We file annual, quarterly and current reports, proxy statements and other information with the SEC. The SEC maintains a website that contains reports, proxy and information statements and other information that we file electronically with the SEC at www.sec.gov. We also make available free of charge, on or through our website, these reports, proxy statements and other information as soon as reasonably practicable following the time they are electronically filed with or furnished to the SEC. To access these, click on the “SEC Filings” link under the “Financial Information” tab found on our Investor Relations homepage (http://ir.msci.com).
We also use our Investor Relations homepage and Corporate Responsibility homepage as channels of distribution of Company information. The information we post through these channels may be deemed material.
Accordingly, investors should monitor these channels, in addition to following our press releases, SEC filings and public conference calls and webcasts. In addition, you may automatically receive email alerts and other information about us when you enroll your email address by visiting the “Email Alerts” on our Investor Relations homepage at https://ir.msci.com/email-alerts. The contents of our website, including our Investor Relations homepage and Corporate Responsibility homepage, and our social media channels are not, however, a part of or incorporated by reference in this Annual Report on Form 10-K.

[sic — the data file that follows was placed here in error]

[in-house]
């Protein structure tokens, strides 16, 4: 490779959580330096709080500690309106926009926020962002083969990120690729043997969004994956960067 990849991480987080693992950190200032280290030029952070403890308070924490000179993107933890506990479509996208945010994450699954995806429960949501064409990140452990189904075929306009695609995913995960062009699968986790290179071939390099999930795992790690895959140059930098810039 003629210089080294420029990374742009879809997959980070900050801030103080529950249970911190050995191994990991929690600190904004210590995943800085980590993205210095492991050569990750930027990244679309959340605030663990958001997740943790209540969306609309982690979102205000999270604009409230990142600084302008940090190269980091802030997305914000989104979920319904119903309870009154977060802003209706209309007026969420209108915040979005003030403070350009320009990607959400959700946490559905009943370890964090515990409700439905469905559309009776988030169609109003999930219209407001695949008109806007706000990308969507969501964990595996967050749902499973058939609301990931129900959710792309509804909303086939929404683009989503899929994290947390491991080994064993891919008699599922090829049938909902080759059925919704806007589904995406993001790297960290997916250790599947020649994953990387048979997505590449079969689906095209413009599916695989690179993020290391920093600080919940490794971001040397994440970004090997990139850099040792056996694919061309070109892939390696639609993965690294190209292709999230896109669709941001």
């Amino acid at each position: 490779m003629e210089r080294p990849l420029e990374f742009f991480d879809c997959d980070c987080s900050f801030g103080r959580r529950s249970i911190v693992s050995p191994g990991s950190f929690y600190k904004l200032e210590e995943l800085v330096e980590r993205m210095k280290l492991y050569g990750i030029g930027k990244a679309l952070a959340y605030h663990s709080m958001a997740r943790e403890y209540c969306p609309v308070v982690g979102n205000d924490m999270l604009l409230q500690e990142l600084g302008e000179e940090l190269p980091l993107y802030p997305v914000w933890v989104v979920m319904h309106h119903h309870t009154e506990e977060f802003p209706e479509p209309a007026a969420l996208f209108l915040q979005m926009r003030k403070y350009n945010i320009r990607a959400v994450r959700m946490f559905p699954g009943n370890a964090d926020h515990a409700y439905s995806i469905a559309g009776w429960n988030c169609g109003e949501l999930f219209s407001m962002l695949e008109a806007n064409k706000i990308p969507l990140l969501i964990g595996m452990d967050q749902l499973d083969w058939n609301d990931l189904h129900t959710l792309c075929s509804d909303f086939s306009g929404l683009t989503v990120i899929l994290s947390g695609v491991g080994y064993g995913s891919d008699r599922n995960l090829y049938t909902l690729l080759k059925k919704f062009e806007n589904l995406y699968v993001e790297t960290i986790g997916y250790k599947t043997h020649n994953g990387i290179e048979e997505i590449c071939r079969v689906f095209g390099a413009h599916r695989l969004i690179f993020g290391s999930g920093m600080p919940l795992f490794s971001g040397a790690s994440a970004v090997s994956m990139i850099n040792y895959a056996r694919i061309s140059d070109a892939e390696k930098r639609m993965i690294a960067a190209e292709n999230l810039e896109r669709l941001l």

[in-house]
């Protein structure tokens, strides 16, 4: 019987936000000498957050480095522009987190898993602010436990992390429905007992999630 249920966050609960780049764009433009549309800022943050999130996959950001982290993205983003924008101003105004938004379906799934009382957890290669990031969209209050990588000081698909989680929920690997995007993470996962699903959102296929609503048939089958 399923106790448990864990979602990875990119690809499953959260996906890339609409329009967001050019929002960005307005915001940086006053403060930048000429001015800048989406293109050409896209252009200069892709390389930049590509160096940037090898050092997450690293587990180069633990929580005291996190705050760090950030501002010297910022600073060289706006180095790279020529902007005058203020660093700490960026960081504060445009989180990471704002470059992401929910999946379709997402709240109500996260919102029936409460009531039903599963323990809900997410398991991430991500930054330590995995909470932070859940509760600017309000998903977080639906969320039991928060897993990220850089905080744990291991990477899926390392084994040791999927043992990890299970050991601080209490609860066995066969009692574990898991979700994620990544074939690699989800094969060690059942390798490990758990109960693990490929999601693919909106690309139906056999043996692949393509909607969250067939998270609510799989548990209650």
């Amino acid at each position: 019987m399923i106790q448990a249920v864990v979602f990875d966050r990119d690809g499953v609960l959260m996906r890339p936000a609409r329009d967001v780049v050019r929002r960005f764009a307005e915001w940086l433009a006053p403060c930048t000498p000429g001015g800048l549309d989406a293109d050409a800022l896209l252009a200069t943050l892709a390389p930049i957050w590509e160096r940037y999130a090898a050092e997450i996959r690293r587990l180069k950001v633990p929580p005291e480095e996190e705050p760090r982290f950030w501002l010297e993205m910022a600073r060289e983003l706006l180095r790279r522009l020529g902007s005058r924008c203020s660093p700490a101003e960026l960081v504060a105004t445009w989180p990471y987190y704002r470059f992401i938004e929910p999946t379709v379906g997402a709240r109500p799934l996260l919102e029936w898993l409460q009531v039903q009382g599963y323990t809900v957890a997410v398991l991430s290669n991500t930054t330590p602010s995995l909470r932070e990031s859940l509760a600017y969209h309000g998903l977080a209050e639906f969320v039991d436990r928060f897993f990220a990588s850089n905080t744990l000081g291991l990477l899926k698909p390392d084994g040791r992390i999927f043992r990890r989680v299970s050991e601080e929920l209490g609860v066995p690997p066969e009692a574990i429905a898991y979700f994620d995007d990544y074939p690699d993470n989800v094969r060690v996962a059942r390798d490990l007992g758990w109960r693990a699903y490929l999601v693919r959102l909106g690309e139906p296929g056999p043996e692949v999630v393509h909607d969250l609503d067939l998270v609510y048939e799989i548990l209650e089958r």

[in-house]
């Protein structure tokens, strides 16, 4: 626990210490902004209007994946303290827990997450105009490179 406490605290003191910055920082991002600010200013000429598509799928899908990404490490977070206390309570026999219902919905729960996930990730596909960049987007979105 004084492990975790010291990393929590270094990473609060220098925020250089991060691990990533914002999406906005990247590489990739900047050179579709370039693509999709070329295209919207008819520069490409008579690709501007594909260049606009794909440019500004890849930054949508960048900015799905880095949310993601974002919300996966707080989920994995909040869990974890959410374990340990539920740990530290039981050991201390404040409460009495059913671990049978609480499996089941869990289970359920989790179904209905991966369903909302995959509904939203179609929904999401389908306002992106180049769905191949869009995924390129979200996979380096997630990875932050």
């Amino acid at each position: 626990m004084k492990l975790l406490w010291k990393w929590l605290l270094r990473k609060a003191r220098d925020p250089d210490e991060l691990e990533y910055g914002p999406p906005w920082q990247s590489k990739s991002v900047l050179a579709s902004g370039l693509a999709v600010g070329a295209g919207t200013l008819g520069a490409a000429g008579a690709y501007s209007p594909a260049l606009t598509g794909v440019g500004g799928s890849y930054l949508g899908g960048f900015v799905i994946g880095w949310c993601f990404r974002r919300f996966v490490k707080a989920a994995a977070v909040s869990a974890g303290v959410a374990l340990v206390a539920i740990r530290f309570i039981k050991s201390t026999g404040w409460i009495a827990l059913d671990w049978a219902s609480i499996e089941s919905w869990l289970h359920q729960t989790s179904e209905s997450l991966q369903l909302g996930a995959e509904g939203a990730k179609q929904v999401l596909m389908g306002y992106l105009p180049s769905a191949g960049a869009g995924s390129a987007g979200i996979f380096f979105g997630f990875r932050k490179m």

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Item 1A.    Risk Factors
You should carefully consider the following risks and all of the other information set forth in this Annual Report on Form 10-K. If any of the following risks actually occurs, our business, financial condition or results of operations could be materially and adversely affected. You should read the section titled “Forward-Looking Statements” on page 1 for a description of the types of statements that are considered forward-looking statements, as well as the significance of such statements in the context of this Annual Report on Form 10-K. This information should be read in conjunction with "Management’s Discussion and Analysis of Financial Condition and Result of Operations" and the consolidated financial statements and related notes. These factors could cause our future results to differ materially from our historical results and from expectations reflected in forward-looking statements.